Washington, DC (September 3, 2020) – The New Civil Liberties Alliance, a nonpartisan, nonprofit civil rights group, filed a reply brief shortly before midnight refuting Governor Baker’s defense of his declaration of a Civil Defense Act State of Emergency to address the COVID-19 health crisis. NCLA asked the Massachusetts Supreme Judicial Court to declare Governor Baker’s COVID-19 orders unconstitutional. The plaintiffs, consisting of businesses, schools, and churches across the state, contend that Gov. Baker cannot define the limits of his own authority or use a pandemic to set himself up as a single-branch lawmaker. A chief executive also may not pick winners and losers by dispensing with the law to benefit certain groups and disfavor others. Further, Governor Baker’s interpretation of the Civil Defense Act (CDA) disregards the Public Health Act.
The Massachusetts legislature adopted the Public Health Act over a century ago to empower health authorities to control and prevent transmission of infectious diseases dangerous to public health. It never intended for the CDA to supersede it. The CDA is a 1950’s-era statute designed to protect the Commonwealth from foreign invasions, armed insurrections, and civil unrest and destruction associated with natural disasters such as fires and earthquakes. In his response brief filed last week, Governor Baker asserts that the phrase “other natural causes” under the CDA effectively means “all natural causes”—not so.
NCLA points out that neither the Massachusetts Constitution nor the CDA authorizes the governor to enact, amend or dispense with the law under any circumstance. His authority is limited to implementing the details of legislative policy. But many of the governor’s COVID-19 orders cross the line—instead of effectuating legislative policy, he is enacting his own laws.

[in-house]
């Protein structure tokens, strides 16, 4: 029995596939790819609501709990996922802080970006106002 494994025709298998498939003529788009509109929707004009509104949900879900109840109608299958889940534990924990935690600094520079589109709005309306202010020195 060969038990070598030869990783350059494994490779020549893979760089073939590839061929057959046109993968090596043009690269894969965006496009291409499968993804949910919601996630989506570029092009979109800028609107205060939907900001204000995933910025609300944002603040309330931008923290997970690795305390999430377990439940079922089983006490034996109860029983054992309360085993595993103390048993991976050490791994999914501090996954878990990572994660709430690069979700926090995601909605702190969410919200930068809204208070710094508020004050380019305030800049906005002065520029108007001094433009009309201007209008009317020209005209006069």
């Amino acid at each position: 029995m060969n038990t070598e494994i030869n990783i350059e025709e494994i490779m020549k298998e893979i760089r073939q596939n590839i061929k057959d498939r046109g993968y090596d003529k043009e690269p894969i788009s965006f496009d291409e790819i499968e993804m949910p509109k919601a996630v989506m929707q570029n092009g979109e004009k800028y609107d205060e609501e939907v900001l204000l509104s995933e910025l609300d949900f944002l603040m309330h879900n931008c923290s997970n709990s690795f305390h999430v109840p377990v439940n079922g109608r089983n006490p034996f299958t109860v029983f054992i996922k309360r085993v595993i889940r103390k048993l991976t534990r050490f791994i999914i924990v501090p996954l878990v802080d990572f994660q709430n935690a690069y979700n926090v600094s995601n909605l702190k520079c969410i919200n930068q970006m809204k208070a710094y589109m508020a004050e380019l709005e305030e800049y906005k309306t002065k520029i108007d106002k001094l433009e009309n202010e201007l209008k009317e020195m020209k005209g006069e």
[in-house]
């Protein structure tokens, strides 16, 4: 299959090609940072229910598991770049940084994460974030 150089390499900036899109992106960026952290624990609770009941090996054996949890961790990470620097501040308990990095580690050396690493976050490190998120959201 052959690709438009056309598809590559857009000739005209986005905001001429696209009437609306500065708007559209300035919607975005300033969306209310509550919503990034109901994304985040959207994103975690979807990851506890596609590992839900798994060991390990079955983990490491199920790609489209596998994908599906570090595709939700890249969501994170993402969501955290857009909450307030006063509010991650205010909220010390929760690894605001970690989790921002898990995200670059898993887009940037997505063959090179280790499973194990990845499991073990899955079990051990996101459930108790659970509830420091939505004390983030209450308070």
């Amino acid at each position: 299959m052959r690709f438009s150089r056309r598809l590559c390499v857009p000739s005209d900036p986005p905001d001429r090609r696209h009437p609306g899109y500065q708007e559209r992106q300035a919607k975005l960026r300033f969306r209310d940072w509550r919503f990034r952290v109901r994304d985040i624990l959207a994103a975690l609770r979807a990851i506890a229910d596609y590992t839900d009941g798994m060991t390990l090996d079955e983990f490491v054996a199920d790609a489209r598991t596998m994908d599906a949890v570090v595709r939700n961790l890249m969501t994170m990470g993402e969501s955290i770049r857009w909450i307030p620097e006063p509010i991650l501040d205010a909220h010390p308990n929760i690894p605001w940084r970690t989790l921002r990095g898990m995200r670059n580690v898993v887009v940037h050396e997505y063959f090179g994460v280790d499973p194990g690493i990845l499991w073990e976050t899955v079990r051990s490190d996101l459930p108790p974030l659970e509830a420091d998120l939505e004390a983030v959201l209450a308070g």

Governor Baker offers no authority to support his assertion that a pandemic is a Civil Defense Emergency, and his assertion that he may define the limits of his own authority due to the pandemic is counter constitutional. The Massachusetts Supreme Judicial Court cannot defer to the Governor’s definition of the scope of his own authority—which he claims to be “any and all authority over persons and property[.]”
NCLA released the following statement:
“Governor Baker’s defenses offer the Justices absolutely no limiting principle as to the scope of his power. If every natural disaster and every man-made disaster justify a Civil Defense Act state of emergency, when can’t the governor rule Massachusetts by decree? It’s time to restore the legislature’s lawmaking authority and return democracy to the Commonwealth.”
— Michael P. DeGrandis, Senior Litigation Counsel, NCLA
NCLA is a nonpartisan, nonprofit civil rights organization founded by prominent legal scholar Philip Hamburger to protect constitutional freedoms from violations by the Administrative State. NCLA’s public interest litigation and other pro bono advocacy strive to tame the unlawful power of state and federal agencies and to foster a new civil liberties movement that will help restore Americans’ fundamental rights.